Using the upper end of the reported cutoff for detection of HIV-1 DNA by ddPCR (2 copies/106 cells), HIV-1 DNA was detected in all study subjects at all time-points tested (medians 1065, 1014 and 1182 copies/106 CD4+ T cells at weeks 0, 6 and 38 respectively; Figure 7(a)). Copies of HIV-1 DNA/106 CD4+ T cells at baseline did not correlate with CD4+ T cell nadir (r = 0.42, p = 0.15), CD4+ cell count (r = −0.23, p = 0.33), interval between diagnosis and initiation of treatment (r = 0.17, p = 0.54) or duration of ART. There was no change from baseline in the size of the reservoir at week 6 or week 38 post-vaccination in the vaccinees as a whole (medians 1032, 944 and 960 copies HIV-1 DNA/106 CD4+ T cells, p = 0.77; Friedman test) or placebos (medians 1652, 2058 and 1351 copies HIV-1 DNA/106 CD4+ T cells, p = 0.65; Friedman test; Figure 7(a)). Stratification of vaccinees into low- and high-dose groups also did not reveal any significant changes post-vaccination (weeks 0, 6 and 38 medians for low-dose 1074, 1260 and 1272 copies HIV-1 DNA/106 CD4+ T cells, p = 0.65; and high-dose 827, 721 and 577 copies HIV-1 DNA/106 CD4+ T cells, p = 0.23; Friedman test). When HIV-1 DNA was expressed as a ratio of week 6 or week 8 to baseline values, this confirmed that there was no significant change during the study (Figure 7(b)). We detected residual plasma viremia in 47% of the patients, with a range limit of detection (LOD) of 0.6–0.9 copies HIV-1 RNA/ml of plasma (Figure 7(c)). We observed no changes from baseline in the ultrasensitive viral load at weeks 6 or 38 post-vaccination in any group (low-dose, p = 0.68 and 0.12 respectively; high-dose, p = 0.32 and 0.32 respectively; placebo, p = 0.32 and 0.53, respectively; paired Prentice-Wilcoxon test; Figure 7(d)).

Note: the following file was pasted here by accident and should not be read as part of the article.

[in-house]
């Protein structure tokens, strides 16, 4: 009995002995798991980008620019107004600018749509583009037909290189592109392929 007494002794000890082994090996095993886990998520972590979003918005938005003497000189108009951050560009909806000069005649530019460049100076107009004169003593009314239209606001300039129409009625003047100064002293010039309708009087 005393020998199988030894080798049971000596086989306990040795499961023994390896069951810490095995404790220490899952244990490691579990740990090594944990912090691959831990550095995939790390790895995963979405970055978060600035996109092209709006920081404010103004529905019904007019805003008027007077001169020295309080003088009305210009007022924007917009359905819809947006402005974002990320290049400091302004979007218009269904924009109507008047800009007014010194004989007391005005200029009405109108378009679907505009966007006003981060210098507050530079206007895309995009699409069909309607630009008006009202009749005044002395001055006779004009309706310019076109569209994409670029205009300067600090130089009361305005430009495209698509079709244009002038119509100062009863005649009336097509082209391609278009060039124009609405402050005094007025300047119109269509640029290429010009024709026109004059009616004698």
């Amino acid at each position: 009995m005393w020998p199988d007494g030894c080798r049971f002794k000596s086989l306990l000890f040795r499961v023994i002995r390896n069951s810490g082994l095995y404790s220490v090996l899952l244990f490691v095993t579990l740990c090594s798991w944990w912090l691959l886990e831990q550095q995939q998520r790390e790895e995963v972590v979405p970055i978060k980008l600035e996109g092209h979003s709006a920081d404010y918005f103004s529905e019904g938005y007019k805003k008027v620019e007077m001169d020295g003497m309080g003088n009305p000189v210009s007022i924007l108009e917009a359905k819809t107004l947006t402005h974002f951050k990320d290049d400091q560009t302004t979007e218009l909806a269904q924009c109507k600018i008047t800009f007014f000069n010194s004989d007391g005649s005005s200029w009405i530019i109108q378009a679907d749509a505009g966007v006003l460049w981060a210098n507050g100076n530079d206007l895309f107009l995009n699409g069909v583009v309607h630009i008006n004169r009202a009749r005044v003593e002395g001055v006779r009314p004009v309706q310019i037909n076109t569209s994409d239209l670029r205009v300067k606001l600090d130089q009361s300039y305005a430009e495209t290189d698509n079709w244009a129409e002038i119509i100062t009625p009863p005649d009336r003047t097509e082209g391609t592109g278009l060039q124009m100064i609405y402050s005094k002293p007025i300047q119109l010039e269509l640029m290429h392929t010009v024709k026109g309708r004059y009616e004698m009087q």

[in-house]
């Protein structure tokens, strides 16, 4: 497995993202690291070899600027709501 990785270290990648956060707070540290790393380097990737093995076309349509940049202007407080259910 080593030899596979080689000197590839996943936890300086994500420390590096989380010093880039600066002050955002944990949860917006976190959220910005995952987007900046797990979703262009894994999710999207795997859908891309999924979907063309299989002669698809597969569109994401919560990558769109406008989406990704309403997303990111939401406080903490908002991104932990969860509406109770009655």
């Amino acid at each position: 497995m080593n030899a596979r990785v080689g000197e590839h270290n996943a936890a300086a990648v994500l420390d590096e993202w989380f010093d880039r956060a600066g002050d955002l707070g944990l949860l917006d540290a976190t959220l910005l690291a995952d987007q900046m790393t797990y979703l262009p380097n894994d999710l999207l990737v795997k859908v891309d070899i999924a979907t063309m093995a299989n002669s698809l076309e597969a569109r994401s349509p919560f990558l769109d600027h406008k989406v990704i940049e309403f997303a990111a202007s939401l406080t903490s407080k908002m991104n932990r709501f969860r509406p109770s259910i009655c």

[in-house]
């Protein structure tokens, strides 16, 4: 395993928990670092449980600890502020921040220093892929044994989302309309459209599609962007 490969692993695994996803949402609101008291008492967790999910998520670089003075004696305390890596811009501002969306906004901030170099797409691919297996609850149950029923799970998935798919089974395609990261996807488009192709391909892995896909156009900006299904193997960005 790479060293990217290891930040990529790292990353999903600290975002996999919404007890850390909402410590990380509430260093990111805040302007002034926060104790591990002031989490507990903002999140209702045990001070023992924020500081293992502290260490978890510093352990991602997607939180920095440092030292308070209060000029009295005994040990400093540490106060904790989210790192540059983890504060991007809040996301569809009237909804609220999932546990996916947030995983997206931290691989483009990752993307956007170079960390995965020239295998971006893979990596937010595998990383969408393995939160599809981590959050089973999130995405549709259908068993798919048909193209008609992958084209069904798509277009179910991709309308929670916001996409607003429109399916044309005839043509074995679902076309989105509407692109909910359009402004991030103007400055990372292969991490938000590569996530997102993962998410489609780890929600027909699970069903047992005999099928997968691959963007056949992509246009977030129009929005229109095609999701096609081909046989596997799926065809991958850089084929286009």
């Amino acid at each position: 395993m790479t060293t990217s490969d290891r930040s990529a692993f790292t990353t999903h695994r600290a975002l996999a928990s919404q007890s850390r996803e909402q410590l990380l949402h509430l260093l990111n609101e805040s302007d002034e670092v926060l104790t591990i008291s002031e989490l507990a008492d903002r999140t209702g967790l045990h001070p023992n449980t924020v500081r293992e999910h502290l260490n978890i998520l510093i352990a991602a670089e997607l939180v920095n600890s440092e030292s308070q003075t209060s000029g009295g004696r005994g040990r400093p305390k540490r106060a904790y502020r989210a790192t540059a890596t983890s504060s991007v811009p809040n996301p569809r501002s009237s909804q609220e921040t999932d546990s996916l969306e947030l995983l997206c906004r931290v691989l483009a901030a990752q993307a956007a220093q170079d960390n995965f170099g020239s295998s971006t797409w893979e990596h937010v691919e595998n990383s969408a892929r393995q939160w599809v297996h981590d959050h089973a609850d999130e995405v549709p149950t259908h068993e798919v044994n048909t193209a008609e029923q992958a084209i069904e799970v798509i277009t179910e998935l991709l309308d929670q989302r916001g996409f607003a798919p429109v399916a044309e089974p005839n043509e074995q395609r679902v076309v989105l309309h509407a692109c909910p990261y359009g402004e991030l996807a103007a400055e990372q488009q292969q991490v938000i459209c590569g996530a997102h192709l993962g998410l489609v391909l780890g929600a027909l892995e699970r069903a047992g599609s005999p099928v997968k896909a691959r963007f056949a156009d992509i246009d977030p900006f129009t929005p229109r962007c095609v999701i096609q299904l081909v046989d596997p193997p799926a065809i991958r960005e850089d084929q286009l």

We investigated the immunogenicity of a conserved region immunogen, HIVconsv, for the first time in HIV-1 infected individuals on ART. A homologous prime-boost regimen of three MVA.HIVconsv vaccinations was safe and well tolerated. Interferon-γ T cell responses to conserved epitopes, many of which are subdominant in natural infection, were increased after vaccination. However, the magnitude of the change was not significantly greater in vaccinees than placebos, due to an unanticipated level of variation in responses over time in the latter. By contrast, responses to non-HIV-1 antigens remained constant during the study period in vaccinees and placebos. This highlights the natural intra-individual variation in HIV-specific T cell responses in long-term ART-treated patients, which has not been extensively reported before . Furthermore, mapping enabled us to detect a large number of responses to viral epitopes that are infrequently recognized in natural infection, as they were restricted by HLA alleles other than that had been defined previously. This indicates that the HIVconsv immunogen was re-directing responses to subdominant epitopes but as we did not map T cell responses to the entire HIV proteome we cannot prove this point.
These could be attractive targets for more potent immunotherapeutic approaches to purge reactivated CD4+ T cells in which “CTL-resistant” viruses predominate . More potent T cell responses might be elicited using heterologous vaccination regimens comprising a replication-defective chimpanzee adenovirus vector prime followed by MVA boost, as we have reported previously in a trial in healthy HIV-uninfected individuals . Preliminary data indicate that this approach is similarly immunogenic in HIV-positive patients initiating ART during primary infection .
In contrast to the lack of effect on IFN-γ responses, vaccination with MVA.HIVconsv did appear to enhance the antiviral inhibitory capacity of CD8+ T cells as there was a significant increase in the subjects receiving the higher dose (2.2 × 108 pfu). Although there was also variation in the placebos, this was not statistically significant. The level of antiviral activity was strongly correlated with the frequency of polyfunctional CD8+ T cells with lytic potential, indicated by upregulation of CD107. The inhibitory activity was still below levels that we have observed in individuals who spontaneously control HIV-1, therefore, these results need to be interpreted with caution [15,30]. The modest responses in the patients studied here may reflect irreversibly compromised CD4+ T cell helper function: although we could detect a significantly higher frequency of polyfunctional CD4+ T cells in the high dose vaccinees, which indicates a degree of T helper function, such responses might be better preserved if ART had been started earlier. This issue has since been addressed in another clinical trial .